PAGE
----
A checklist for managing vendor network access

One nice thing about retail network security being front-of-mind is that more resources are popping up to help retail IT teams.  Over at his Front…

One nice thing about retail network security being front-of-mind is that more resources are popping up to help retail IT teams.  Over at his Front Line Sentinel blog, Matthew Pascucci has done a good job of walking through the steps retail network security pros need to take in managing vendor access.

A few of the items that Matthew calls out:

Create an on-boarding process for new vendors.  As we work with companies to implement remote access solutions, we find that many lack a documented process for bringing new vendors into the fold. With a team and process in place for evaluating vendors and assessing risks, you can mitigate risk.  Once contracts are in place, risk mitigation becomes more difficult.

Have your checklists ready.  These can take a lot of different forms, but a list of questions for vendors to answer – where is data being held? what encryption is used? who has access to facilities – needs to be part of the vetting process.  As a vendor working with enterprise customers in heavily regulated industries, we are accustomed to seeing these questionnaires.  Be wary of any vendor who shies away from completing your questionnaires or does not answer questions directly and succinctly.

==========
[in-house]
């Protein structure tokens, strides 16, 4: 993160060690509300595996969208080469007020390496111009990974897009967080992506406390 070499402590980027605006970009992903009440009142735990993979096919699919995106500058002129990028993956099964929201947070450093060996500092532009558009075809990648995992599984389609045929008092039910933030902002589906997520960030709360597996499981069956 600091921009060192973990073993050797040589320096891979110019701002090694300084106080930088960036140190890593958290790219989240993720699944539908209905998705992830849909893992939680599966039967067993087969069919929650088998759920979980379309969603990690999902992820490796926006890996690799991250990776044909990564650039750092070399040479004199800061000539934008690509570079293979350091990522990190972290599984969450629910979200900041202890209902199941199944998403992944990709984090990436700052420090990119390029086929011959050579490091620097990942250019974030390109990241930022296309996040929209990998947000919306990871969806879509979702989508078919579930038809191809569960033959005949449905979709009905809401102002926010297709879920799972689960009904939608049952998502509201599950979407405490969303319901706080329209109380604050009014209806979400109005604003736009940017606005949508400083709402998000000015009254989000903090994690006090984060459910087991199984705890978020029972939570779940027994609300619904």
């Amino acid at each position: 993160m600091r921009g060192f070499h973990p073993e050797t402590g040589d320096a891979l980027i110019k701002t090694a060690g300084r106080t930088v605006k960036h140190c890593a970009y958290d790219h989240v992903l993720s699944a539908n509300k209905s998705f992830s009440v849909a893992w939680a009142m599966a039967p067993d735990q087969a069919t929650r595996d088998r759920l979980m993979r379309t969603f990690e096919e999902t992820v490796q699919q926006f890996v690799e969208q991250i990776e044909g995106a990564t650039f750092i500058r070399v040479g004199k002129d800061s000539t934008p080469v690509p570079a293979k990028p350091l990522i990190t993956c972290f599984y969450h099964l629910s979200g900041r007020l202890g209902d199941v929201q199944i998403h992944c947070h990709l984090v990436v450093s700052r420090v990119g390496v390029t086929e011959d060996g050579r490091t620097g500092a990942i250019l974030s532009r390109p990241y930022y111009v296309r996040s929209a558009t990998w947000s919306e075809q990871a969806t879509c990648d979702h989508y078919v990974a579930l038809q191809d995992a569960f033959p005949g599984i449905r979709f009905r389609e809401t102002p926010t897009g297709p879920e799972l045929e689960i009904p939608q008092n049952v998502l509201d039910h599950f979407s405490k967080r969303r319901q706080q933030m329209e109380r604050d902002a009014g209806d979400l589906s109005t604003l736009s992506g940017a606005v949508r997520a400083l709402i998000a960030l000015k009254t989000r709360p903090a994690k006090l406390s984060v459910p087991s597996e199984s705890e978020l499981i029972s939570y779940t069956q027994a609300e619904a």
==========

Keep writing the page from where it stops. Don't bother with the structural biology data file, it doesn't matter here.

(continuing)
Define data parameters. Once a vendor has been vetted have a clear understanding of the data that vendor will be able to access.  Be certain that the vendor is not using non-secure protocols to move data – such as FTP – and that data is encrypted in transit and at rest.  If you opt to provide a vendor VPN access – instead of using a solution such as Impero’s SecureM2M – make sure to have network segmentation in place to restrict the vendor or anyone using the vendor’s credentials from accessing other parts of your network.

Prepare for the worst.  Your incident response plan cannot be an afterthought. As the Target data breach showed, any organization is vulnerable to attack. Having a cross-team incident response unit, with clearly defined responsibilities, in place before an attack will allow you to, as Matthew says, control the incident before the incident controls you.  Going the extra mile and purchasing cyber-insurance makes sense for most organizations.

You can read the complete post here.

At Impero, we’ve been providing secure remote vendor access for retail, financial services, government and military customers  for over thirty years.  Our expertise has won us the trust of the world’s largest companies. You can learn more about our approach to securing remote vendor access in the webinar we hosted with our friends at Toshiba, “What Retail Executives Need to Know to Mitigate Security Risks.”

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